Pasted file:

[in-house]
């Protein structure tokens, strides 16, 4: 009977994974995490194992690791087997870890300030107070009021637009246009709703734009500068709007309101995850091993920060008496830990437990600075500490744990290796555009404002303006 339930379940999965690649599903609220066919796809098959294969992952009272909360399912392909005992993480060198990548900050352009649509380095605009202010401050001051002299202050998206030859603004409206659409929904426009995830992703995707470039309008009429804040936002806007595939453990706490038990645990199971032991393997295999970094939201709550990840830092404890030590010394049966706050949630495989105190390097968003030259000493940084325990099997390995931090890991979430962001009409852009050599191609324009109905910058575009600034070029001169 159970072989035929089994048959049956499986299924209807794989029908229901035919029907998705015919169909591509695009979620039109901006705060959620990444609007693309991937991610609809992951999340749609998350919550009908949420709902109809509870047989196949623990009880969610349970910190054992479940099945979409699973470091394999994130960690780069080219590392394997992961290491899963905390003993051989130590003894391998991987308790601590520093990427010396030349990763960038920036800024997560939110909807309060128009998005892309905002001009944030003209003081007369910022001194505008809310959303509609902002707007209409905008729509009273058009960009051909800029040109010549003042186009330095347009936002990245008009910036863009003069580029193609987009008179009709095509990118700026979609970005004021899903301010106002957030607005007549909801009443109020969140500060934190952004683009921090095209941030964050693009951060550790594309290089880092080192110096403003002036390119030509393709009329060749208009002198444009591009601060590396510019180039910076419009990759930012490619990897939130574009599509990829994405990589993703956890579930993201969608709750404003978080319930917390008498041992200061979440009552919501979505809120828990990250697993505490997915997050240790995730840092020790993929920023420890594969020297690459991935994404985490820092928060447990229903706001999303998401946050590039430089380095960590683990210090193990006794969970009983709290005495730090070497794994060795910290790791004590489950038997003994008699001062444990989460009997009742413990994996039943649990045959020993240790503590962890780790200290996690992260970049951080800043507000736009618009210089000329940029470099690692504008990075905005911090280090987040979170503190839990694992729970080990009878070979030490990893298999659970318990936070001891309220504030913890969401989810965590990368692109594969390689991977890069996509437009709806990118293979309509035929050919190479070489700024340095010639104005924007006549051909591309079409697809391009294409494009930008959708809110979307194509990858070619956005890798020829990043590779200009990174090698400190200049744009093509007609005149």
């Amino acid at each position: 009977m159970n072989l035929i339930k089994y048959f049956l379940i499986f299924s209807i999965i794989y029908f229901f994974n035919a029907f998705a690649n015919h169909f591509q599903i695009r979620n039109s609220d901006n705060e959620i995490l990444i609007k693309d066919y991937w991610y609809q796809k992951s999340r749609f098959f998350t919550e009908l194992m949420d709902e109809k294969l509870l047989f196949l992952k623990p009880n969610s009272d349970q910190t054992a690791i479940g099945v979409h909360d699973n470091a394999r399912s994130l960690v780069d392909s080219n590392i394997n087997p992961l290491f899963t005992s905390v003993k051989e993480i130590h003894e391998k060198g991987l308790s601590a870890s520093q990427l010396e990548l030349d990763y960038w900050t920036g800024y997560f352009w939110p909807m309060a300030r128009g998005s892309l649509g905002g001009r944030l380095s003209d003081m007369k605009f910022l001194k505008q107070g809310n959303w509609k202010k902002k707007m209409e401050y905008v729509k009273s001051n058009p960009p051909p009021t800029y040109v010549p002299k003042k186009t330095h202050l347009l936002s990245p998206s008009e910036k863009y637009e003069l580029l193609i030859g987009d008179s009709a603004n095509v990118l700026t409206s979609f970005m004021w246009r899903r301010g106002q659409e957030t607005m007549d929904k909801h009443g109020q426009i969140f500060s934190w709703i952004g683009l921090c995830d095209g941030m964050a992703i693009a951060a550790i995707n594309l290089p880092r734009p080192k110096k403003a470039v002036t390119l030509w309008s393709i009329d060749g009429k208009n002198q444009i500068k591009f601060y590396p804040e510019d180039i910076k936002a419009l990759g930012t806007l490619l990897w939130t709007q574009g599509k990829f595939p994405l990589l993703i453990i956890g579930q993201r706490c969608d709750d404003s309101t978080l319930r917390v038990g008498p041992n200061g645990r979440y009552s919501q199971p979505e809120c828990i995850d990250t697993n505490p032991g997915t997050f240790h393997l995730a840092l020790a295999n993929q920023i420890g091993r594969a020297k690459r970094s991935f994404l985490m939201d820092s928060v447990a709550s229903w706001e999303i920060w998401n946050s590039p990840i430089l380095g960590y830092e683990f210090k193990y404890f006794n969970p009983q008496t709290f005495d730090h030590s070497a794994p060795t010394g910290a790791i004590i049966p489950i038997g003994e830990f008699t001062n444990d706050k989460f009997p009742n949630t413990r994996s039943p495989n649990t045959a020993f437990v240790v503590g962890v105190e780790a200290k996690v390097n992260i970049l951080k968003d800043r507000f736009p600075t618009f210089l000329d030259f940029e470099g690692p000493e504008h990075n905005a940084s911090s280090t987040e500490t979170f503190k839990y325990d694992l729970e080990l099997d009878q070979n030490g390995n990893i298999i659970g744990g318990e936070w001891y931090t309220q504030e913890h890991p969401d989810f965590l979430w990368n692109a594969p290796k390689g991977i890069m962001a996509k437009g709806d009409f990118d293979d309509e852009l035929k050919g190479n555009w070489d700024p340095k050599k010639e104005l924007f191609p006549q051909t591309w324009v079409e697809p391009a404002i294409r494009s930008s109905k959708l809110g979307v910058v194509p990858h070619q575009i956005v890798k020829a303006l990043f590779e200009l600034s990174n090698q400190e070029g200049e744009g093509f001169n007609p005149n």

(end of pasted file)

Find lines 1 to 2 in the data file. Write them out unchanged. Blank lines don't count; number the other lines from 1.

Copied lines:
[in-house]
């Protein structure tokens, strides 16, 4: 009977994974995490194992690791087997870890300030107070009021637009246009709703734009500068709007309101995850091993920060008496830990437990600075500490744990290796555009404002303006 339930379940999965690649599903609220066919796809098959294969992952009272909360399912392909005992993480060198990548900050352009649509380095605009202010401050001051002299202050998206030859603004409206659409929904426009995830992703995707470039309008009429804040936002806007595939453990706490038990645990199971032991393997295999970094939201709550990840830092404890030590010394049966706050949630495989105190390097968003030259000493940084325990099997390995931090890991979430962001009409852009050599191609324009109905910058575009600034070029001169 159970072989035929089994048959049956499986299924209807794989029908229901035919029907998705015919169909591509695009979620039109901006705060959620990444609007693309991937991610609809992951999340749609998350919550009908949420709902109809509870047989196949623990009880969610349970910190054992479940099945979409699973470091394999994130960690780069080219590392394997992961290491899963905390003993051989130590003894391998991987308790601590520093990427010396030349990763960038920036800024997560939110909807309060128009998005892309905002001009944030003209003081007369910022001194505008809310959303509609902002707007209409905008729509009273058009960009051909800029040109010549003042186009330095347009936002990245008009910036863009003069580029193609987009008179009709095509990118700026979609970005004021899903301010106002957030607005007549909801009443109020969140500060934190952004683009921090095209941030964050693009951060550790594309290089880092080192110096403003002036390119030509393709009329060749208009002198444009591009601060590396510019180039910076419009990759930012490619990897939130574009599509990829994405990589993703956890579930993201969608709750404003978080319930917390008498041992200061979440009552919501979505809120828990990250697993505490997915997050240790995730840092020790993929920023420890594969020297690459991935994404985490820092928060447990229903706001999303998401946050590039430089380095960590683990210090193990006794969970009983709290005495730090070497794994060795910290790791004590489950038997003994008699001062444990989460009997009742413990994996039943649990045959020993240790503590962890780790200290996690992260970049951080800043507000736009618009210089000329940029470099690692504008990075905005911090280090987040979170503190839990694992729970080990009878070979030490990893298999659970318990936070001891309220504030913890969401989810965590990368692109594969390689991977890069996509437009709806990118293979309509035929050919190479070489700024340095010639104005924007006549051909591309079409697809391009294409494009930008959708809110979307194509990858070619956005890798020829990043590779200009990174090698400190200049744009093509007609005149």